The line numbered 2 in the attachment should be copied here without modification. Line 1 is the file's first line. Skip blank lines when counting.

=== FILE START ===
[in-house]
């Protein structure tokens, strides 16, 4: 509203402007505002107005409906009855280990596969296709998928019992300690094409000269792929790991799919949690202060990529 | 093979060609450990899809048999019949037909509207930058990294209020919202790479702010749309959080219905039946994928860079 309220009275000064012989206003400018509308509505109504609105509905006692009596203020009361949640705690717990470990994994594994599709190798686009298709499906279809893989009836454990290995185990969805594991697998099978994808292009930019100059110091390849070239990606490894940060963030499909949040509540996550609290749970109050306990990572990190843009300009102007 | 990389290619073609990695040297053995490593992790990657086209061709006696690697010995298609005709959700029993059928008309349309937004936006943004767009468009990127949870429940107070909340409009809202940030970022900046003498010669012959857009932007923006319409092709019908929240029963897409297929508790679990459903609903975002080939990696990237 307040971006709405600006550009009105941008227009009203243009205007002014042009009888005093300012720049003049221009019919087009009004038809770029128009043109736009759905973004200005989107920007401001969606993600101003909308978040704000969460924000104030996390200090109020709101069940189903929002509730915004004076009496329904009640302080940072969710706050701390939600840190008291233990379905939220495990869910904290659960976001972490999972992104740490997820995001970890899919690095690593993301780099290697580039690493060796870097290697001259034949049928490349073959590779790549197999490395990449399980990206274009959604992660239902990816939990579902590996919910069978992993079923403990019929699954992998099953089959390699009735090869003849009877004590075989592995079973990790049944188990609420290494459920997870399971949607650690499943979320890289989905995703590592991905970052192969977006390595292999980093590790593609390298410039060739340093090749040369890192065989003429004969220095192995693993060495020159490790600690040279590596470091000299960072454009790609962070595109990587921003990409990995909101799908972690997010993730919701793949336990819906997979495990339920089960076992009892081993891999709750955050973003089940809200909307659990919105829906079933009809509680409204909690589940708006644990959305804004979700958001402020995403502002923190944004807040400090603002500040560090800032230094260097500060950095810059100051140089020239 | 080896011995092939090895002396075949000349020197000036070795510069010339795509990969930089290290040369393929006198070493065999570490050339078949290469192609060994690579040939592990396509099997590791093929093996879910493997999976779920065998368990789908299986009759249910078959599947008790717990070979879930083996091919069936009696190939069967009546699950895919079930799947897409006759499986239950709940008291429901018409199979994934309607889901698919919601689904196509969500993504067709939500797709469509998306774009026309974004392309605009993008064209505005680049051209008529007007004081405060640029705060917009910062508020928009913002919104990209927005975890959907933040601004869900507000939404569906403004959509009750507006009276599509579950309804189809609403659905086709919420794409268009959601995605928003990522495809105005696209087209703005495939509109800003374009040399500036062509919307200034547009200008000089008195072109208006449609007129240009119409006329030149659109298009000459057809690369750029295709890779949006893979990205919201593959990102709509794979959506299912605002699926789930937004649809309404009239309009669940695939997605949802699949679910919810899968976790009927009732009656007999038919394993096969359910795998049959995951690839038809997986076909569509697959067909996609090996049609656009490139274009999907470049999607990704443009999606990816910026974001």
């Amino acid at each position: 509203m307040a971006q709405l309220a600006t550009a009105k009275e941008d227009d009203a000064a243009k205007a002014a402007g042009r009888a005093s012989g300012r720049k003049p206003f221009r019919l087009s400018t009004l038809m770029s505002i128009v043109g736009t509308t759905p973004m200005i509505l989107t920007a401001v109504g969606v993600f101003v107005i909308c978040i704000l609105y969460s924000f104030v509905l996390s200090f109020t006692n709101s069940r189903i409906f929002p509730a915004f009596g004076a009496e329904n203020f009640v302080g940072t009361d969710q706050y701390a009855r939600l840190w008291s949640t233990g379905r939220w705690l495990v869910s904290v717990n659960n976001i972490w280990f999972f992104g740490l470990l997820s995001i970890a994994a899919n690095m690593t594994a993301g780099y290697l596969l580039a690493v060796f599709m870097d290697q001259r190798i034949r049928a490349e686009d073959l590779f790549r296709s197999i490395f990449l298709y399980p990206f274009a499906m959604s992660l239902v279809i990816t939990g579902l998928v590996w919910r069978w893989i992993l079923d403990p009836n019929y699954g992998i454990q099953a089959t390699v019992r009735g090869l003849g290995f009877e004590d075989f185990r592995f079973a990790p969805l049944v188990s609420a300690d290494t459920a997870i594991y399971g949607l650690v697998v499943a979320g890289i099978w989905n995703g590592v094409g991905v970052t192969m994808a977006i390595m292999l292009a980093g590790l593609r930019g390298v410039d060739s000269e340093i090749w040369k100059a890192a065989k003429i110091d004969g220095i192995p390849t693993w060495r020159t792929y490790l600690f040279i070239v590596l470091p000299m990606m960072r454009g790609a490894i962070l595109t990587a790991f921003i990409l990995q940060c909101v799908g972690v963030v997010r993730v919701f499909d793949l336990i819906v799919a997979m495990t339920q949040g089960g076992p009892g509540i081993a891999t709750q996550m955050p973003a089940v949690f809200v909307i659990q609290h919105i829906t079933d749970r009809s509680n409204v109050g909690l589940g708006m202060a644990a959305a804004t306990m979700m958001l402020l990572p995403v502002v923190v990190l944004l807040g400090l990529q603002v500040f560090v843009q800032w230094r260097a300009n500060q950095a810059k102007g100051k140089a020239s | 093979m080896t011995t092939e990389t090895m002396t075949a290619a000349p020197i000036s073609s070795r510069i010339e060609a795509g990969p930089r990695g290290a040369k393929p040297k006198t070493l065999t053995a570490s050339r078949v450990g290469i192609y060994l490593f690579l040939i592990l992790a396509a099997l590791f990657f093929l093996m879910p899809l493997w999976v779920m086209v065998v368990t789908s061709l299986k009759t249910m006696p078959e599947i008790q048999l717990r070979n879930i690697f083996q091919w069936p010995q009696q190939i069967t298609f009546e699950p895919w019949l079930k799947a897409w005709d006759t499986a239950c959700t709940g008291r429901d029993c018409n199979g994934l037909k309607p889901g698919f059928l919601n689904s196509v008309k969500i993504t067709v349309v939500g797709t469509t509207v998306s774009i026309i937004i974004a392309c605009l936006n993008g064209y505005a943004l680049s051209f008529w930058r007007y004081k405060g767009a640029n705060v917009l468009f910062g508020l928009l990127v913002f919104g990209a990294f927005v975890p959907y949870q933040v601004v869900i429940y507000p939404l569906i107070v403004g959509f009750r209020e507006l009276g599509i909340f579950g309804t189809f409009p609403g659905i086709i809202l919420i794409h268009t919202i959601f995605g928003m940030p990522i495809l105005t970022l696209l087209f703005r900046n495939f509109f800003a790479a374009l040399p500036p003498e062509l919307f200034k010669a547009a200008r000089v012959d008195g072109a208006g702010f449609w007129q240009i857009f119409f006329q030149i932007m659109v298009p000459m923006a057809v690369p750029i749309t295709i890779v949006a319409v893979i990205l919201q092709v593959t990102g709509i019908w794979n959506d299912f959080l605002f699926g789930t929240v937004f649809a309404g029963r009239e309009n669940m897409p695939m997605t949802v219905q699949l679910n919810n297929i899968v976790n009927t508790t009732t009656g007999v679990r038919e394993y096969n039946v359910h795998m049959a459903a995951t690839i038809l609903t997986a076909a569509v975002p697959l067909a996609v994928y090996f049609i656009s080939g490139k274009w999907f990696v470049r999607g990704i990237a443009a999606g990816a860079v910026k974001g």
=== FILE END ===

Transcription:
């Protein structure tokens, strides 16, 4: 509203402007505002107005409906009855280990596969296709998928019992300690094409000269792929790991799919949690202060990529 | 093979060609450990899809048999019949037909509207930058990294209020919202790479702010749309959080219905039946994928860079 309220009275000064012989206003400018509308509505109504609105509905006692009596203020009361949640705690717990470990994994594994599709190798686009298709499906279809893989009836454990290995185990969805594991697998099978994808292009930019100059110091390849070239990606490894940060963030499909949040509540996550609290749970109050306990990572990190843009300009102007 | 990389290619073609990695040297053995490593992790990657086209061709006696690697010995298609005709959700029993059928008309349309937004936006943004767009468009990127949870429940107070909340409009809202940030970022900046003498010669012959857009932007923006319409092709019908929240029963897409297929508790679990459903609903975002080939990696990237 307040971006709405600006550009009105941008227009009203243009205007002014042009009888005093300012720049003049221009019919087009009004038809770029128009043109736009759905973004200005989107920007401001969606993600101003909308978040704000969460924000104030996390200090109020709101069940189903929002509730915004004076009496329904009640302080940072969710706050701390939600840190008291233990379905939220495990869910904290659960976001972490999972992104740490997820995001970890899919690095690593993301780099290697580039690493060796870097290697001259034949049928490349073959590779790549197999490395990449399980990206274009959604992660239902990816939990579902590996919910069978992993079923403990019929699954992998099953089959390699009735090869003849009877004590075989592995079973990790049944188990609420290494459920997870399971949607650690499943979320890289989905995703590592991905970052192969977006390595292999980093590790593609390298410039060739340093090749040369890192065989003429004969220095192995693993060495020159490790600690040279590596470091000299960072454009790609962070595109990587921003990409990995909101799908972690997010993730919701793949336990819906997979495990339920089960076992009892081993891999709750955050973003089940809200909307659990919105829906079933009809509680409204909690589940708006644990959305804004979700958001402020995403502002923190944004807040400090603002500040560090800032230094260097500060950095810059100051140089020239 | 080896011995092939090895002396075949000349020197000036070795510069010339795509990969930089290290040369393929006198070493065999570490050339078949290469192609060994690579040939592990396509099997590791093929093996879910493997999976779920065998368990789908299986009759249910078959599947008790717990070979879930083996091919069936009696190939069967009546699950895919079930799947897409006759499986239950709940008291429901018409199979994934309607889901698919919601689904196509969500993504067709939500797709469509998306774009026309974004392309605009993008064209505005680049051209008529007007004081405060640029705060917009910062508020928009913002919104990209927005975890959907933040601004869900507000939404569906403004959509009750507006009276599509579950309804189809609403659905086709919420794409268009959601995605928003990522495809105005696209087209703005495939509109800003374009040399500036062509919307200034547009200008000089008195072109208006449609007129240009119409006329030149659109298009000459057809690369750029295709890779949006893979990205919201593959990102709509794979959506299912605002699926789930937004649809309404009239309009669940695939997605949802699949679910919810899968976790009927009732009656007999038919394993096969359910795998049959995951690839038809997986076909569509697959067909996609090996049609656009490139274009999907470049999607990704443009999606990816910026974001």